Juliet’s hand ached. Her pens kept running out of ink. It was amazing how fast she was writing, how much she had written. Juliet had become paranoid about the safety of her biography. Tom, the young associate, had arranged with the prison to take the pages with him after each visit and make a copy to be kept in his office, so Juliet knew that her work was secure. And indeed her worry that she would not be able to catch up to her life, and to thus be able to write as a daily diary rather than as an imperfect memory, was beginning to fade. In the three years since she has started writing each day, she had advanced to a couple of years prior to her arrest. Her incomprehensible arrest, that day in June when she was in her garden weeding the tulip bed, Julia was on the porch in one of the Adirondack chairs reading the Economist and calling out quotes from time to time, and a police car pulled up and Juliet had said cheerily “good morning, officers, and how may I help you this beautiful day” and they asked her to hold out her hands and they placed the cuffs on her and read her legal rights off a dog-eared printed card and then put her in the car and would not answer any of Julia’s anguished questions — that day would be interesting to write about, she almost could not wait to get there in a perverse way, tall blonde Julia with her hawk nose slapping the side of the car as it drove away, Juliet slumped in the back seat without any comprehension of what was happening, her summer bra she always used in the garden soaked and chafing her shoulders, her long black hair a tangle under her hair-band that unfortunately opened her pale and lined face with receding chin to plain view, the end of the Js, the end of Juliet and Julia, everyone’s favorite couple….

• * * *

Tom was back in his condo. It had been a hard day. He had been dressed down by the judge for even suggesting bail was appropriate for his client. He had argued that while his client had indeed held the ax in his hands, he had not actually swung it at his wife; Judge Murphy had expressed thanks to God that that was true before he denied bail and sent Peter back to solitary in Country jail and ordered a psych exam before he could be returned to the general prison population.

His visit to Juliet was, as always and against his original expectations, an inspiration, just as Harry Wysocki had told him five years ago. He did not know if Juliet was innocent or guilty, and the DNA evidence was hard to put aside, and Juliet had once met the dead woman, although the State had been unable to identify a recent motive or to place Juliet at the scene. But it was a reminder, the clammy visiting room and its vague antiseptic smell, that he was doing God’s work, literally God’s work in sorting out the sinners and the saints. Just like Harry had told him.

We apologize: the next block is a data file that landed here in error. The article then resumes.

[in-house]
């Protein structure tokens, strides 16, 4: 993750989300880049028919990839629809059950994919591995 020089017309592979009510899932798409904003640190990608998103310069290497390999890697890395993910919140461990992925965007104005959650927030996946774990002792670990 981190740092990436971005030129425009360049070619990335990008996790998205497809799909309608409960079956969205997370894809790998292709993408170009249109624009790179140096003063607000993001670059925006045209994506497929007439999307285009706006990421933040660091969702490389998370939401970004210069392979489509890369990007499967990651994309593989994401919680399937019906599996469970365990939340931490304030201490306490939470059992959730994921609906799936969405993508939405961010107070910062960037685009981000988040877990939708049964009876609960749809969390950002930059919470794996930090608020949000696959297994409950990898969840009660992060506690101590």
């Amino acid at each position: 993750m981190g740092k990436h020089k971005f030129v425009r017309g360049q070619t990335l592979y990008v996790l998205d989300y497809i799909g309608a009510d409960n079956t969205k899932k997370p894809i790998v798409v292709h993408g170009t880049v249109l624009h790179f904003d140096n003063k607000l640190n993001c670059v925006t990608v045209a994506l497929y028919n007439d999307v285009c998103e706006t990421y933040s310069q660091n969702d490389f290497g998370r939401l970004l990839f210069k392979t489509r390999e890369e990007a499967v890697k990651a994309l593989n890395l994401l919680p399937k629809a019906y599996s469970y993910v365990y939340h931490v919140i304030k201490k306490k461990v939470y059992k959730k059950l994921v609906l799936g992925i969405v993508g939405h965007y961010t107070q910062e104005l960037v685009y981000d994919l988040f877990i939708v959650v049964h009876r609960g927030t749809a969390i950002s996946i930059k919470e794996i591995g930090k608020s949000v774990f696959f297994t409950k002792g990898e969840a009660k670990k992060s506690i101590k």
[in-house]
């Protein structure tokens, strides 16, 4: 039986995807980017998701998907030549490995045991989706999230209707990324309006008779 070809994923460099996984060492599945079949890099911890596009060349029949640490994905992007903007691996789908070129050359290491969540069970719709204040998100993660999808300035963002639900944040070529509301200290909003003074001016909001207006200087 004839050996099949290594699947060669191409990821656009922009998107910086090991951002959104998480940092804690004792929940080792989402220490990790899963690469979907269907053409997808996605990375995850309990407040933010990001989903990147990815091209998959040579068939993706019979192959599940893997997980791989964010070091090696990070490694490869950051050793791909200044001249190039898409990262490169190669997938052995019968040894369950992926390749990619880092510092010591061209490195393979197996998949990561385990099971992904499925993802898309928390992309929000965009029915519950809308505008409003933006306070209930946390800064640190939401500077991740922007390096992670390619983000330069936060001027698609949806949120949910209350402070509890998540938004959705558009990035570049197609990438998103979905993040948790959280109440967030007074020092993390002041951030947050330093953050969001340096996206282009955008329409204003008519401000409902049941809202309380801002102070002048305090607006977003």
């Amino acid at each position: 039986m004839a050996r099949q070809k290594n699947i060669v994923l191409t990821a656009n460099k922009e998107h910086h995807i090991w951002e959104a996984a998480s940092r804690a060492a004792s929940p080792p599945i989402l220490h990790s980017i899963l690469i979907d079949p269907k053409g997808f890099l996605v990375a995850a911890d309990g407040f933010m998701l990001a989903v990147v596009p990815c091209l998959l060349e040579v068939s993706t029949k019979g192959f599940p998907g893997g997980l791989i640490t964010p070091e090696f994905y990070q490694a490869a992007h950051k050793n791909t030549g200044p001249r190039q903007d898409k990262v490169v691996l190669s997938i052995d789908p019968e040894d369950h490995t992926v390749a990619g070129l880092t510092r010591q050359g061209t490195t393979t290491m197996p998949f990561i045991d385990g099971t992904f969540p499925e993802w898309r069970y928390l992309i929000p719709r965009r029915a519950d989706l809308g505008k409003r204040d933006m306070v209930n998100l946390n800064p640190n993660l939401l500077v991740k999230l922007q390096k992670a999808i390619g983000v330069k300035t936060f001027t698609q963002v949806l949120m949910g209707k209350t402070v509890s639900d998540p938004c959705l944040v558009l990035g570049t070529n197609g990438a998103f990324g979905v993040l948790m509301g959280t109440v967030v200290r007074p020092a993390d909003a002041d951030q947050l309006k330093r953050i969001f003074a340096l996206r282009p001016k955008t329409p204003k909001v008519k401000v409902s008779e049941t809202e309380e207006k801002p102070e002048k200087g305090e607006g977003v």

He poured a Sam Adams, grabbed a bag of pretzels and took his attache case to his small desk in the corner of the living room where he did his work when at home. In pulling out the file on today’s case he also pulled out a stack of handwritten pages and realized he had forgotten to drop off Juliet’s most recent pages at his office. Long ago he had stopped reading every page; they were poorly written, with no identifiable style, and although Juliet had seemingly led a reasonably interesting life, dancing in off-Broadway productions and living with a series of promising writers and directors who left their promise unfulfilled on the front porch of fame and fortune, whatever fire that had driven her early years had not found its way into her autobiography. Perhaps she had lost that fire after more than a decade in prison; who could really know?

But his file was challenging and he did not look forward to the hard work it would engender. For a bit of a delay, he grabbed the yellow pages and casually began perusing the neat, cursive script. We were now about two years before the killing. Nothing had been written about anger towards the deceased. Would that come later? Or was it purposely hidden from view, not written about in her private life story, for fear of its discovery? Or – did it not exist, just as Harry had always maintained?

Juliet had just moved into a small house in Somerville with her new lover, an FBI agent named Julia. They had met at an art opening on Newbury Street in Boston; it seemed like a steamy couple of weeks, although Juliet’s description of that time lacked any sense of passion beyond mere chronology. Then one day it seemed – Tom got up for another beer, stopping first in the small bathroom to return the first beer to the great river of life – one day, he read, Julia mentioned that they both had really long hair and that Julia was planning to have hers cut and donated to charity.

Why would you do that, Juliet asked. Why, for people who have no hair, maybe for some medical reason or cancer therapy; there is a big need for long hair. That week, Juliet signed up at “Hair-Razors,” a non-profit group that promised to send collected locks to another nonprofit to be woven into wigs for women suffering from the effects of chemo after breast cancer surgery.

Not unusual or unexpected, Tom thought. Juliet always did seem to be concerned about other people, and they sometimes would talk about some poor soul who was in the glare of the news by reason of some horrendous loss occasioned by a random twist in their otherwise unremarkable lives. “Well, you never know,” Juliet would always say with vast melancholy, no doubt thinking of her own situation as a painful analogy.

Dinner of pretzels and beer over – it was one way Tom tried to control his waist line, with no one to cook for him it was convenient to have a couple of beers and call it a meal – Tom opened the file on his client who had been placed in solitary confinement that morning. Was there any law about that kind of thing being cruel and unusual punishment, where no physical harm had been inflicted or verbally threatened? With a sigh, Tom opened his computer and began to search for precedents.

It wasn’t until he woke up around 3am next morning, impelled to discharge the last of his beer, that Tom had his epiphany. It jolted him so hard that he forgot to finish what he was doing, spraying reprocessed beer over the bathroom tile in his rush to pull on some clothes and drive to the office and find, somewhere is the vast pile of disorganized old case material that Harry Wysocki had left when his heart gave out, the subfile labeled “Charpentier trial: DNA evidence.”

[Christmas 2017—for Juliet]